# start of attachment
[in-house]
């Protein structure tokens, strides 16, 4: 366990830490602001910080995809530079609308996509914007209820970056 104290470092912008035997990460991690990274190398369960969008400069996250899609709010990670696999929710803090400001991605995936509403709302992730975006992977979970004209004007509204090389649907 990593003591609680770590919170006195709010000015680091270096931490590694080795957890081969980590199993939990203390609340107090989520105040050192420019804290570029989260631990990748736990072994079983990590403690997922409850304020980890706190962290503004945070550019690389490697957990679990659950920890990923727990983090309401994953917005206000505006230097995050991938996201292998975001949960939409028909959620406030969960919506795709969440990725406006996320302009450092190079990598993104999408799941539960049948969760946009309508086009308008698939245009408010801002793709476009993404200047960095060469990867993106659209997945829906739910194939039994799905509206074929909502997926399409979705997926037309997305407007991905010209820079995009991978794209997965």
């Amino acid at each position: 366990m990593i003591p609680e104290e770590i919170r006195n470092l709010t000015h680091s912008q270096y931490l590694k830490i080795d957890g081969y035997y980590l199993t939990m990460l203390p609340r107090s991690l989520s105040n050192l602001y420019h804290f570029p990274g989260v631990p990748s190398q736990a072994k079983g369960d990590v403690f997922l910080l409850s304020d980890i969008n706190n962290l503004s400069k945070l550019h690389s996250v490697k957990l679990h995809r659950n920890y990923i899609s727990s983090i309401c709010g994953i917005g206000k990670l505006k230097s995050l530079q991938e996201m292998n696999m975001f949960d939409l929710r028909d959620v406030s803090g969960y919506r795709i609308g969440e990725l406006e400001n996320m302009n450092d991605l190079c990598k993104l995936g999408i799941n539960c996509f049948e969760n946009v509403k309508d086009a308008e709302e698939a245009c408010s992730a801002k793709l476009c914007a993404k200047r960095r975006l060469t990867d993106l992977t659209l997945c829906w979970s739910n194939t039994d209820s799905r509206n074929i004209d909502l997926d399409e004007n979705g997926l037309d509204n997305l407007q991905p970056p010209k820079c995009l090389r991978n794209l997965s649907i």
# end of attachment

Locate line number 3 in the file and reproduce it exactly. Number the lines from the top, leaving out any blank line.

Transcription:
């Amino acid at each position: 366990m990593i003591p609680e104290e770590i919170r006195n470092l709010t000015h680091s912008q270096y931490l590694k830490i080795d957890g081969y035997y980590l199993t939990m990460l203390p609340r107090s991690l989520s105040n050192l602001y420019h804290f570029p990274g989260v631990p990748s190398q736990a072994k079983g369960d990590v403690f997922l910080l409850s304020d980890i969008n706190n962290l503004s400069k945070l550019h690389s996250v490697k957990l679990h995809r659950n920890y990923i899609s727990s983090i309401c709010g994953i917005g206000k990670l505006k230097s995050l530079q991938e996201m292998n696999m975001f949960d939409l929710r028909d959620v406030s803090g969960y919506r795709i609308g969440e990725l406006e400001n996320m302009n450092d991605l190079c990598k993104l995936g999408i799941n539960c996509f049948e969760n946009v509403k309508d086009a308008e709302e698939a245009c408010s992730a801002k793709l476009c914007a993404k200047r960095r975006l060469t990867d993106l992977t659209l997945c829906w979970s739910n194939t039994d209820s799905r509206n074929i004209d909502l997926d399409e004007n979705g997926l037309d509204n997305l407007q991905p970056p010209k820079c995009l090389r991978n794209l997965s649907i």